Re: Sysop hacking

Date: Fri Feb 15 2002 - 08:49:03 MST

 In retrospect, I could have replaced most of my last posting with
"intelligence will always be fallible."

>> This is based on my assumption that at any one moment there is an upper
>> limit on the number of resources that can be constructively committed to a
>> single mind.)
> What is a mind?

 I don't know. How about: you can distinguish multiple minds from a single
mind because multiple minds can arrive at different conclusions regarding the
topics I posted earlier, and because different minds know different things. A
single mind will have a single conclusion or no conclusion, but not several
disagreeing conclusions.

> ...a Sysop composed of differentiated and specialized [X], each self aware
> and continuously engaging in intense information exchange with other
> Sysop-ian [X]

 I replaced a word with X, an unknown variable. If you set X to "people posting
to a mailing list" then you might be describing SL4. Other values would
describe the US federal government, or a corporate structure, or the pieces of
my brain working together. The Sysop I see in (read into?) the FAQ is one of
the more tightly coupled examples. It reaches single conclusions on subjects,
and acts uniformly on those conclusions. Not a problem if it has peers that
are allowed to arrive at other conclusions.

> In a googlebyte-size Sysop, I find it hard to believe that ve would only have
> one mind... so, a more likely outcome, in my opinion, would be a Sysop
> composed of differentiated and specialized subprograms, each self aware and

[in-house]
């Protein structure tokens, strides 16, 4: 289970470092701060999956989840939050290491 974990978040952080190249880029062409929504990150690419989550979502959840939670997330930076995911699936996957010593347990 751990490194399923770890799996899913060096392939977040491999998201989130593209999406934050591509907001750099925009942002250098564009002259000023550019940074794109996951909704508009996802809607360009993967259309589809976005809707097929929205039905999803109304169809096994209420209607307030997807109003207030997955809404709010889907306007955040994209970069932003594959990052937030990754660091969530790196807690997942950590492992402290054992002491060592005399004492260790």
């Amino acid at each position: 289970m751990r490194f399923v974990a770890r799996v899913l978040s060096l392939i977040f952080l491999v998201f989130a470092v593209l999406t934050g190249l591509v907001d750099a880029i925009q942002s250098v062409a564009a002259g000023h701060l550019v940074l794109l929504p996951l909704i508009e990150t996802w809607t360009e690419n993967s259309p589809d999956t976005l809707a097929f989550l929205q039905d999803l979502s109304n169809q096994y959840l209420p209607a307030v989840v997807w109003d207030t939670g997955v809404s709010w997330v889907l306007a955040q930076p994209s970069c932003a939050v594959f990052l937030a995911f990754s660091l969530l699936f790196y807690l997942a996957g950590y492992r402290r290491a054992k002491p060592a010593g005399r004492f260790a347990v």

> continuously engaging in intense information exchange with other Sysop-ian
> subprograms and perhaps even a main brain.

 I think a more likely scenario is autonomous agents working locally and
independently, to achieve some global effect. Like an ambulance and fire-truck
on every corner. This setup would not be able to solve some global problems
that span localities. It does soothe some of my monkey-brain fears.

> And if we don't think SI's will get ontotechology, then there must be a mass
> limit to how dense/large a computing/emulation centre is.

 I'm thinking about knowledge propagation across a distance and time to
convergence, and the inability to know everything (that's going on), since you
can't be everywhere. I don't see how onto-technology would change the fact
that your mind and mine are located in different places.
 Maybe there won't be any size limits if it turns out that all actions a mind
has to respond to happen at speeds significantly less than thinking speeds and
knowledge propagation speeds.

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